As Posey was leaving, Boehner opened the office door and gave him an enthusiastic handshake in view of a gaggle of reporters watching.
Rep. Jeff FlakeJeff FlakeTrudeau, Trump speak for second night about US-Canada trade Trump says he may break up 9th Circuit Court after rulings go against him Trump administration weighing order to withdraw from NAFTA MORE (R-Ariz.) told reporters he was still leaning no on the bill and questioned whether it would be the GOP’s last chance to influence the debt-limit debate. He speculated that the Senate could send Reid’s measure, which he said was similar to Boehner’s proposal, back to the House, and then the House could attach a clean balanced-budget amendment and send it back to the Senate. Such a move would put the ball back in the Senate’s court as Aug. 2 approaches, as well as pressure Democrats to accept a constitutional amendment they have supported in the past. Flake would not say whether he had met privately with Boehner.
Rep. Justin AmashJustin AmashBipartisan push grows for new war authorization The Hill's Whip List: 21 GOP no votes on new ObamaCare replacement bill Oversight Dems want vote on Trump tax return bill MORE (R-Mich.), a conservative who frequently votes against the leadership, said he remains opposed to the bill but acknowledged that party leaders had discussed compromises that could win him over. He would not disclose what those changes were and said he had not met personally with Boehner.
The 10 Republican members who indicated on Thursday they are undecided are:
Roscoe Bartlett (Md.), who later said he was leaning toward voting yes.
Mo BrooksMo BrooksThe Hill's Whip List: 21 GOP no votes on new ObamaCare replacement bill Freedom Caucus gets to yes on healthcare Centrists push back on new ObamaCare repeal plan MORE (Ala.)
Trent FranksTrent FranksTrump’s hands are tied on 9th Circuit The Hill's Whip List: 21 GOP no votes on new ObamaCare replacement bill How Devin Nunes suddenly fell from power MORE (Ariz.)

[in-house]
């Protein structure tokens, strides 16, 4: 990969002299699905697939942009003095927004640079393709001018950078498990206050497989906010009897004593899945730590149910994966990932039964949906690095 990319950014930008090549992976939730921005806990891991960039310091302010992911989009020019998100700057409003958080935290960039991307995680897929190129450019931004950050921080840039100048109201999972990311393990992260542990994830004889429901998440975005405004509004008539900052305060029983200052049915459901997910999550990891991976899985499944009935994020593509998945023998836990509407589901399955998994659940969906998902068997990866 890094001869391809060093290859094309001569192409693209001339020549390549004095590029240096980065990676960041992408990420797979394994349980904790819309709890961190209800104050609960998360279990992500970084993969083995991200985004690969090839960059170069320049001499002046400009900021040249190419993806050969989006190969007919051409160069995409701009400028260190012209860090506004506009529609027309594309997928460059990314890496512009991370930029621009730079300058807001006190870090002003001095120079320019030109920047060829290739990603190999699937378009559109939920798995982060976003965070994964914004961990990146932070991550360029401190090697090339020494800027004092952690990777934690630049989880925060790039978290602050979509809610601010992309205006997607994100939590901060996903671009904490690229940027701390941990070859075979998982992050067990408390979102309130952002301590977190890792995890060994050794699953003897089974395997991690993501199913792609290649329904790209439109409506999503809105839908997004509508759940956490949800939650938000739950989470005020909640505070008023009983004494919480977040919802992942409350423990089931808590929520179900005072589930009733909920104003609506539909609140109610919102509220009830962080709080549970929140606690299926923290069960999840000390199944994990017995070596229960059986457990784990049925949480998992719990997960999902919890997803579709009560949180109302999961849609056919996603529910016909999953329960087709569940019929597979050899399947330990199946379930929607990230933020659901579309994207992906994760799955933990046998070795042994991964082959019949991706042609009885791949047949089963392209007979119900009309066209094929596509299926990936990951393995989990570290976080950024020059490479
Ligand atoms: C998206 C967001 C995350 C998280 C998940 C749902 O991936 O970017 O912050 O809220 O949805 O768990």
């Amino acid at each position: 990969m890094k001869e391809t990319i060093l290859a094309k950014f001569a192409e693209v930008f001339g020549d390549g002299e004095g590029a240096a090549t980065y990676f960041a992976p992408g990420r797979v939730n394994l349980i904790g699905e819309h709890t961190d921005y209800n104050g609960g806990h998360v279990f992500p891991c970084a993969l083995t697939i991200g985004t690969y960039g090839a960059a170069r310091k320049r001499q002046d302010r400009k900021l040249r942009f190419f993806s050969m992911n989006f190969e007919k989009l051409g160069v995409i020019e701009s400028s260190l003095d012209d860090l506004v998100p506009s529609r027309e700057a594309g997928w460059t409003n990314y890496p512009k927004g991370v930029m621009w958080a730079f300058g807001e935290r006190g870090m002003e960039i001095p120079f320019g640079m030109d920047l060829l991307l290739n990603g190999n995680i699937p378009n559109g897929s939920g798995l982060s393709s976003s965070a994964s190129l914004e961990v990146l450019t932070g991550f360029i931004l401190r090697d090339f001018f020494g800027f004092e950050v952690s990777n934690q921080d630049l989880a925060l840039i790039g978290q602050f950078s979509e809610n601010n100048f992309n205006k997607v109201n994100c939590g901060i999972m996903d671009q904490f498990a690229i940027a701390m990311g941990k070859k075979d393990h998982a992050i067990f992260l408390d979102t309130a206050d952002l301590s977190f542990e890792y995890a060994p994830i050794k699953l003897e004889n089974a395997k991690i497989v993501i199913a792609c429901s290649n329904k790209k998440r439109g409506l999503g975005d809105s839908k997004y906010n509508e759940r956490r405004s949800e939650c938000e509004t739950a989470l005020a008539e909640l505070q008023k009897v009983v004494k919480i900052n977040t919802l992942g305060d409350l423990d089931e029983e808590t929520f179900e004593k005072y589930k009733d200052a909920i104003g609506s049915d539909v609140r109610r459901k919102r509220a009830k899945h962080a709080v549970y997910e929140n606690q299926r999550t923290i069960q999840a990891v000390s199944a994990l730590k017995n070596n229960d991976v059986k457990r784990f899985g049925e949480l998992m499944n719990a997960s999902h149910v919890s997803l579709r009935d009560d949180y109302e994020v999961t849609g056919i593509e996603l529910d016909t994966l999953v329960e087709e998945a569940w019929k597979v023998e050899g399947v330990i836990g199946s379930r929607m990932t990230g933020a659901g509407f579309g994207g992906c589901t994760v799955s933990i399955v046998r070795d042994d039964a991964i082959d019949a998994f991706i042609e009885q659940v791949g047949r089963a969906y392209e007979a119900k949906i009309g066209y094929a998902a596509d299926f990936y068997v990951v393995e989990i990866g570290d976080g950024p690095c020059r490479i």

Scott Garrett (N.J.)
Randy Hultgren (Ill.)
Timothy Johnson (Ill.)
Tom Marino (Pa.)
Jean Schmidt (Ohio)
Michael Turner (Ohio)
Tim Walberg (Mich.)
Unlike the others, Johnson's office declined to comment. The rest said their bosses were still mulling how to vote.
Republican members who did not return phone calls on Thursday include Reps. Joe Barton (Texas), Dan BenishekDan BenishekRepublican groups launch final ad blitz in key House battlegrounds Tea Party class reassesses record Michigan Republican to retire MORE (Mich.), Dan Burton (Ind.) and John Duncan Jr. (Tenn.). All of these members have bucked their leaders at times on high-profile issues, most notably during the fiscal 2011 budget debate.
The problem for Boehner is that most of the no/leaning no votes on The Hill’s list can't be swayed. These include Reps. Michele BachmannMichele Bachmann'Real Housewives' producer 'begging' Conway to join cast Ex-rep admires furs amid PETA inaugural gala Why Republicans took aim at an ethics watchdog MORE (Minn.), Ron Paul (Texas), Jim Jordan (Ohio), Louie Gohmert (Texas) and Steve King (Iowa.).
Franks played a key role in the 2003 Medicare drug vote, which was supposed to last 15 minutes. Leaders held the vote open for nearly three hours, and convinced Franks and then-Rep. Butch Otter (R-Idaho) to switch their no votes to yeses. The bill was subsequently signed into law by then-President George W. Bush, who was woken up to call Franks during the House vote.
—Erik Wasson contributed to this report.